He repeatedly told me that he wished he was well enough and strong enough to do more. However, the truth was, Ronnie did more for the Lord in six months than most people do their entire lives.
Ronnie would tell people that I changed his life. He even said that I saved his life. However, we all know this was not true. And deep inside, Ronnie knew that was not true. God saved Ronnie’s life. God changed Ronnie’s life. I just happened to be the one who happened to be standing at his beside after his fearful prayer to God. God used me to give Ronnie something that God did not have to give Ronnie: grace. Amazing grace: free, unearned, undeserved and unmerited. And Ronnie responded like fishermen with humble gratitude and sincere thankfulness.
God also used Ronnie’s family members the same way God used me. God used so many people through the steadfast love they had for Ronnie. They loved Ronnie with a love that was unwavering. Each of his siblings, Steve, Dianne and Shirley, loved Ronnie with the steadfast love of their mother, Mary. With his faithful wife, Becky, they never gave up on him. They showered Ronnie with the grace of God—unearned, undeserved and unmerited.
At Ronnie’s funeral service on February 8, 2004, I shared something that I had never shared with anyone before. I tried to share a little of it with Ronnie on the way back from Winston-Salem on January 1, 2004.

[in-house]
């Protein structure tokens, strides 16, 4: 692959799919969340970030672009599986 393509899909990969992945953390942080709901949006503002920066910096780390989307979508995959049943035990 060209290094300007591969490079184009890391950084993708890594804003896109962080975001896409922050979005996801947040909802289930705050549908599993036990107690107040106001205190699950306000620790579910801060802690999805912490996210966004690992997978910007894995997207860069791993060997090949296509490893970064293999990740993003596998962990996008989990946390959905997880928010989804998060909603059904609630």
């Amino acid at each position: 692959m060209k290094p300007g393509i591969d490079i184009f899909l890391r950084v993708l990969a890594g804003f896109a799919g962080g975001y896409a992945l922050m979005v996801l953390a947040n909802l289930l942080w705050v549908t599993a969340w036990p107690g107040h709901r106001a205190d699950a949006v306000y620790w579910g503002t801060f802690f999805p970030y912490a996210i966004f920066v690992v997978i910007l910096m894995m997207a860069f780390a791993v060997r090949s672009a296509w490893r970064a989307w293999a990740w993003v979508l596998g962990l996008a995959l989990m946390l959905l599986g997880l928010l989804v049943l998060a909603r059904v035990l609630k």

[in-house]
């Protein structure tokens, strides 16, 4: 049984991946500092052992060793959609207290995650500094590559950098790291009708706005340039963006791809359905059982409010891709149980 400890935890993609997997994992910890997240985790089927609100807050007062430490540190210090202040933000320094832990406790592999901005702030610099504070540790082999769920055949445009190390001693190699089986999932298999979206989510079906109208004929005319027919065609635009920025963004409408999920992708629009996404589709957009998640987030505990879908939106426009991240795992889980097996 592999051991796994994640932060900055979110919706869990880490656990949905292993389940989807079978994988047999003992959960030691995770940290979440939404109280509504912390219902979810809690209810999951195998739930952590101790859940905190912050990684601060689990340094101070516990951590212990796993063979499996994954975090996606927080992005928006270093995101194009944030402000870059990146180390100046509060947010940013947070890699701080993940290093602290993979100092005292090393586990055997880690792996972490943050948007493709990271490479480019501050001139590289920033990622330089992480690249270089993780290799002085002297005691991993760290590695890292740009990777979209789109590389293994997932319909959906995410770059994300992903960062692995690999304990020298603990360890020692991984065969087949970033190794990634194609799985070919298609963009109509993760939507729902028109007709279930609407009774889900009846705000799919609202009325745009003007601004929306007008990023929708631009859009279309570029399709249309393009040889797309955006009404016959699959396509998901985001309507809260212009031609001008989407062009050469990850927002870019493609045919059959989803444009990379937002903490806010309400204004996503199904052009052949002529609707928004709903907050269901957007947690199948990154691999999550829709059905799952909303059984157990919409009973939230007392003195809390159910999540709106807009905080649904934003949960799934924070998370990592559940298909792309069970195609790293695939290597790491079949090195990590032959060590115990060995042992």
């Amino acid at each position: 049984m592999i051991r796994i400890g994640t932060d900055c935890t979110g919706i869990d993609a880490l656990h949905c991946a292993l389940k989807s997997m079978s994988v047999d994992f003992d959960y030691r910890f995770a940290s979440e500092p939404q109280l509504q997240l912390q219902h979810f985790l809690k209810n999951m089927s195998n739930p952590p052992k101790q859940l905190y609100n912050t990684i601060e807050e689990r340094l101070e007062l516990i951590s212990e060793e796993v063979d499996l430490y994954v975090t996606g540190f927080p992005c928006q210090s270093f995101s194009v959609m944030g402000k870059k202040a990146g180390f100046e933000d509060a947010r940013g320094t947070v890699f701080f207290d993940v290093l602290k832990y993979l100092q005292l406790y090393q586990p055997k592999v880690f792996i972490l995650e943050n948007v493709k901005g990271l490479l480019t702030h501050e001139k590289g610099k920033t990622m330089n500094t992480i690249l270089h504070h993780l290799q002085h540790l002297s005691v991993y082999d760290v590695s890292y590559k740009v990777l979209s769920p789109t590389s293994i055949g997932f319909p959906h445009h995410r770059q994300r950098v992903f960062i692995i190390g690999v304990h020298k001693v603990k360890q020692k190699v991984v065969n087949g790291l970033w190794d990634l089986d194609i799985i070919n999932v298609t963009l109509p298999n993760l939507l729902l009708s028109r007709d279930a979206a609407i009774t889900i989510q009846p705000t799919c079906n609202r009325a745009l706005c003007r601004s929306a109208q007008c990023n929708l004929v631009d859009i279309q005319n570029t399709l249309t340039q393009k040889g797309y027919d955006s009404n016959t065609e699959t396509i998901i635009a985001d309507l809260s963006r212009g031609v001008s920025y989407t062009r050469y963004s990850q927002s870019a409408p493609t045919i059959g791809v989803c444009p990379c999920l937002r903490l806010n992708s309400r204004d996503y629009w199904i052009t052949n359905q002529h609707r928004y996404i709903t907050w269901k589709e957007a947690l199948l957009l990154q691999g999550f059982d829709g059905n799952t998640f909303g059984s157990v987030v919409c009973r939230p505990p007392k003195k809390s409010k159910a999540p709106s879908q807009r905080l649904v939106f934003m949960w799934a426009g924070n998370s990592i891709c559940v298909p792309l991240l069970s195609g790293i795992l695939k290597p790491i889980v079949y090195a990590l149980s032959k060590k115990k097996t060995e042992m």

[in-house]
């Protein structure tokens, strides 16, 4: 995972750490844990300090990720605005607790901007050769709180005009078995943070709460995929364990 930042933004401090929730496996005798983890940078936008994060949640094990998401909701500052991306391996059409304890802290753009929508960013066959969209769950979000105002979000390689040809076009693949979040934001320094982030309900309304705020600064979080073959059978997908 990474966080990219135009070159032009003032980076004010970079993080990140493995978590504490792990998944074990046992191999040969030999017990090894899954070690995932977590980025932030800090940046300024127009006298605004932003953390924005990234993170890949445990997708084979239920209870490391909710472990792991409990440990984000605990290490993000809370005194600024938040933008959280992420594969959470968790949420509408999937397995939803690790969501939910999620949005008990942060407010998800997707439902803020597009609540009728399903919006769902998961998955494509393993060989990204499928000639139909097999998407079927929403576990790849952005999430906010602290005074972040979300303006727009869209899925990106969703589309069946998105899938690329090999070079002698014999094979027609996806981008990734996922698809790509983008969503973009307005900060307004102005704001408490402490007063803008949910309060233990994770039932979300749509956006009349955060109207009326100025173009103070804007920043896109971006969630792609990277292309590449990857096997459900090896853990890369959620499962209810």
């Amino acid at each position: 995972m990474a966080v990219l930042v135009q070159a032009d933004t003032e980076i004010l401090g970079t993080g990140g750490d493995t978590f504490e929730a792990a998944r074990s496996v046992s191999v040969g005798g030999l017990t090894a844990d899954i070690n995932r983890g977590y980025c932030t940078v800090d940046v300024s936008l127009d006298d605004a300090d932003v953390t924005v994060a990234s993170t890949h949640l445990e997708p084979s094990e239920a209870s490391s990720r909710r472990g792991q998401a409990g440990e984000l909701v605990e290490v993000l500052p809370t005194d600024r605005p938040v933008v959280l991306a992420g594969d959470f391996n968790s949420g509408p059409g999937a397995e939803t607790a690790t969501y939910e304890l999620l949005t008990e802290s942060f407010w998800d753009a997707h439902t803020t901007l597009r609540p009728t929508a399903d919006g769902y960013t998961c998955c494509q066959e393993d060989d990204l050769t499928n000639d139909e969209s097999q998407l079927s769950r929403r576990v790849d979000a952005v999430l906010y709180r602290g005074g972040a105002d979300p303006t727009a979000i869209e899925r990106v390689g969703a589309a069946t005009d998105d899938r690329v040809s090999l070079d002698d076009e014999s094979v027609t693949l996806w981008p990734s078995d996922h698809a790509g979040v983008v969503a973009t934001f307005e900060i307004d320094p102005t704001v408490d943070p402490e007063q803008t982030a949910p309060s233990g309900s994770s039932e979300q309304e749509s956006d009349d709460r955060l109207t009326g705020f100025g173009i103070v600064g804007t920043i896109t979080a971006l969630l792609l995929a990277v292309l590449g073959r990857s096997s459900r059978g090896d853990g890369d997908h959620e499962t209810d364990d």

Ronnie told many that I changed and saved his life.
What many did not know was the extent of which Ronnie changed and quite possibly saved me.
There is a disturbing and alarming statistic concerning pastors. After just ten years of ministry, 30% of pastors drop out of the ministry. After ten years, many pastors wake up and just decide that being a pastor is simply not worth all of the heartache and heartbreak. Trying to please people is a very demanding and stressful job. Not to mention, impossible. Many pastors decide that the burden that is placed their families is simply not fair. And many come to a place where they feel they are ceasing to make a difference. So they drop out and leave the ministry all together. You will find many of them selling insurance or real estate.
Personally, since I have been a pastor, I have always experienced a strong call to pastoral ministry. There was never any doubt in my heart or mind that serving as a pastor is what God was calling me to do, until 2003. That marked my eleventh year of ministry. I was at the point where 30% give up and drop out. The first six months of that year were the most difficult six months of my entire ministry. The heartache of trying to please everyone and the heartbreak of failing to please everyone was wearing me down. The church was taking in fewer new members, and we were failing to meet our budget. Church attendance was down, and I was at the darkest point in ministry wondering if I was really making a difference in anyone’s life. I was contemplating joining the 30% of my colleagues by seeking another profession.
Then came a hot day in July. I went to the hospital to visit with the family of Howard Evans and Venetia Kue. I got off the elevator on my way to see Venetia and ran into Donna Mosley. She told me about Ronnie and sent me directly to see him in ICU. And I have never, and I will never be the same.